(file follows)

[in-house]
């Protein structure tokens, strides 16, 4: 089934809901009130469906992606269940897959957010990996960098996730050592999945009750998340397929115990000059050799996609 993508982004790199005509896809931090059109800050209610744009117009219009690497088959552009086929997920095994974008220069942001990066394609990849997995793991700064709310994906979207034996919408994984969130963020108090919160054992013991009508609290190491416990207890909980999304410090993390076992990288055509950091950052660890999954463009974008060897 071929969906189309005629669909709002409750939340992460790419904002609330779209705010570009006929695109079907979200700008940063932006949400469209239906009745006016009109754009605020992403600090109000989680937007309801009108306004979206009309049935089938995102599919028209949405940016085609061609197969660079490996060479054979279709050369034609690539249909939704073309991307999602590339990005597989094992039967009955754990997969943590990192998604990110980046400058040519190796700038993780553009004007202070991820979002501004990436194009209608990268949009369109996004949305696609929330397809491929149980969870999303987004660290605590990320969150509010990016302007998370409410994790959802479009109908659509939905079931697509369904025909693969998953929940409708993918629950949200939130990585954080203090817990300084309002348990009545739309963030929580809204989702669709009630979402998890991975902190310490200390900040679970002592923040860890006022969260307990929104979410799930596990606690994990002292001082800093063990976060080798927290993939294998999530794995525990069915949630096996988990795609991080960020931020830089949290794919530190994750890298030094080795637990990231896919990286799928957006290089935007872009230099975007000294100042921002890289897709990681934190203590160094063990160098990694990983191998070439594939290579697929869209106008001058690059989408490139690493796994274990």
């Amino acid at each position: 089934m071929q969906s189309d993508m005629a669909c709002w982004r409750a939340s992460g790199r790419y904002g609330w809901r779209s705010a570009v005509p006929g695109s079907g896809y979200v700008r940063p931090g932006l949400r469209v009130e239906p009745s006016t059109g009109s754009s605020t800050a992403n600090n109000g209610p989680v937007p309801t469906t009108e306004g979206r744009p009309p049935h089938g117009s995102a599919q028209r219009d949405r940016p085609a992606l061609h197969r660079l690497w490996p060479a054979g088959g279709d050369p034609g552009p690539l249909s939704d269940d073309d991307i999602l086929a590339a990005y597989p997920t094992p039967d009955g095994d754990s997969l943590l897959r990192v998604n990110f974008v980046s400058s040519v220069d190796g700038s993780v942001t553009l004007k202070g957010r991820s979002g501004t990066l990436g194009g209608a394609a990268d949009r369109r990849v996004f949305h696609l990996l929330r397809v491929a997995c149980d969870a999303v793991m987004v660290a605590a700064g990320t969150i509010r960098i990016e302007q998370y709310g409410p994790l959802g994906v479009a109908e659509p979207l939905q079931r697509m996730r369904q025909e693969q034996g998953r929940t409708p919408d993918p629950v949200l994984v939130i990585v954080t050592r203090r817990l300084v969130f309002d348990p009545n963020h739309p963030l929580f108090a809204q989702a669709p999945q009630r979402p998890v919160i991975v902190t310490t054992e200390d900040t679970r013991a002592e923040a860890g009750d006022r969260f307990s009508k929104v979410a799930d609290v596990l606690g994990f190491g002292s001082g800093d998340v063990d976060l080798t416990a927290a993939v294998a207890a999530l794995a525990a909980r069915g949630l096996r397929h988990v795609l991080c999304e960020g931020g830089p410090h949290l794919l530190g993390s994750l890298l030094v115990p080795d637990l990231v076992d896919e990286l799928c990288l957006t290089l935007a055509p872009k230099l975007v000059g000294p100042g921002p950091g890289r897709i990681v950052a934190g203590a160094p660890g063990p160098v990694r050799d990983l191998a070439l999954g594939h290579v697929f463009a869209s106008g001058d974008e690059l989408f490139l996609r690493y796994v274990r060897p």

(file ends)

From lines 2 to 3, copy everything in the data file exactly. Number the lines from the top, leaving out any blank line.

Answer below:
């Protein structure tokens, strides 16, 4: 089934809901009130469906992606269940897959957010990996960098996730050592999945009750998340397929115990000059050799996609 993508982004790199005509896809931090059109800050209610744009117009219009690497088959552009086929997920095994974008220069942001990066394609990849997995793991700064709310994906979207034996919408994984969130963020108090919160054992013991009508609290190491416990207890909980999304410090993390076992990288055509950091950052660890999954463009974008060897 071929969906189309005629669909709002409750939340992460790419904002609330779209705010570009006929695109079907979200700008940063932006949400469209239906009745006016009109754009605020992403600090109000989680937007309801009108306004979206009309049935089938995102599919028209949405940016085609061609197969660079490996060479054979279709050369034609690539249909939704073309991307999602590339990005597989094992039967009955754990997969943590990192998604990110980046400058040519190796700038993780553009004007202070991820979002501004990436194009209608990268949009369109996004949305696609929330397809491929149980969870999303987004660290605590990320969150509010990016302007998370409410994790959802479009109908659509939905079931697509369904025909693969998953929940409708993918629950949200939130990585954080203090817990300084309002348990009545739309963030929580809204989702669709009630979402998890991975902190310490200390900040679970002592923040860890006022969260307990929104979410799930596990606690994990002292001082800093063990976060080798927290993939294998999530794995525990069915949630096996988990795609991080960020931020830089949290794919530190994750890298030094080795637990990231896919990286799928957006290089935007872009230099975007000294100042921002890289897709990681934190203590160094063990160098990694990983191998070439594939290579697929869209106008001058690059989408490139690493796994274990």
């Amino acid at each position: 089934m071929q969906s189309d993508m005629a669909c709002w982004r409750a939340s992460g790199r790419y904002g609330w809901r779209s705010a570009v005509p006929g695109s079907g896809y979200v700008r940063p931090g932006l949400r469209v009130e239906p009745s006016t059109g009109s754009s605020t800050a992403n600090n109000g209610p989680v937007p309801t469906t009108e306004g979206r744009p009309p049935h089938g117009s995102a599919q028209r219009d949405r940016p085609a992606l061609h197969r660079l690497w490996p060479a054979g088959g279709d050369p034609g552009p690539l249909s939704d269940d073309d991307i999602l086929a590339a990005y597989p997920t094992p039967d009955g095994d754990s997969l943590l897959r990192v998604n990110f974008v980046s400058s040519v220069d190796g700038s993780v942001t553009l004007k202070g957010r991820s979002g501004t990066l990436g194009g209608a394609a990268d949009r369109r990849v996004f949305h696609l990996l929330r397809v491929a997995c149980d969870a999303v793991m987004v660290a605590a700064g990320t969150i509010r960098i990016e302007q998370y709310g409410p994790l959802g994906v479009a109908e659509p979207l939905q079931r697509m996730r369904q025909e693969q034996g998953r929940t409708p919408d993918p629950v949200l994984v939130i990585v954080t050592r203090r817990l300084v969130f309002d348990p009545n963020h739309p963030l929580f108090a809204q989702a669709p999945q009630r979402p998890v919160i991975v902190t310490t054992e200390d900040t679970r013991a002592e923040a860890g009750d006022r969260f307990s009508k929104v979410a799930d609290v596990l606690g994990f190491g002292s001082g800093d998340v063990d976060l080798t416990a927290a993939v294998a207890a999530l794995a525990a909980r069915g949630l096996r397929h988990v795609l991080c999304e960020g931020g830089p410090h949290l794919l530190g993390s994750l890298l030094v115990p080795d637990l990231v076992d896919e990286l799928c990288l957006t290089l935007a055509p872009k230099l975007v000059g000294p100042g921002p950091g890289r897709i990681v950052a934190g203590a160094p660890g063990p160098v990694r050799d990983l191998a070439l999954g594939h290579v697929f463009a869209s106008g001058d974008e690059l989408f490139l996609r690493y796994v274990r060897p």